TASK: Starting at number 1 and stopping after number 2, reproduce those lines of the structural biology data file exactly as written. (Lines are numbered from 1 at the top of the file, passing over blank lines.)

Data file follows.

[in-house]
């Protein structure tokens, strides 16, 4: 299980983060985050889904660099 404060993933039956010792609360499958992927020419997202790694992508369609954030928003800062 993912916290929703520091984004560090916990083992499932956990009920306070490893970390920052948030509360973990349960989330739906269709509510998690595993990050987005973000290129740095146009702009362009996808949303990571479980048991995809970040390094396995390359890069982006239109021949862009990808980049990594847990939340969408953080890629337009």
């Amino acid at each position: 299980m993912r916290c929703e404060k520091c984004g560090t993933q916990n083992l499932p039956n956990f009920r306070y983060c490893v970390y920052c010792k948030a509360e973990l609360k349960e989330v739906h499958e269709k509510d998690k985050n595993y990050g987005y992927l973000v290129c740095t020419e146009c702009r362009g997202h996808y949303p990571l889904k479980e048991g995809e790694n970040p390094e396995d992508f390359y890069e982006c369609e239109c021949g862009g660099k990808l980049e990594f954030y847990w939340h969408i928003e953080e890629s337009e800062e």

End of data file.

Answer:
[in-house]
């Protein structure tokens, strides 16, 4: 299980983060985050889904660099 404060993933039956010792609360499958992927020419997202790694992508369609954030928003800062 993912916290929703520091984004560090916990083992499932956990009920306070490893970390920052948030509360973990349960989330739906269709509510998690595993990050987005973000290129740095146009702009362009996808949303990571479980048991995809970040390094396995390359890069982006239109021949862009990808980049990594847990939340969408953080890629337009």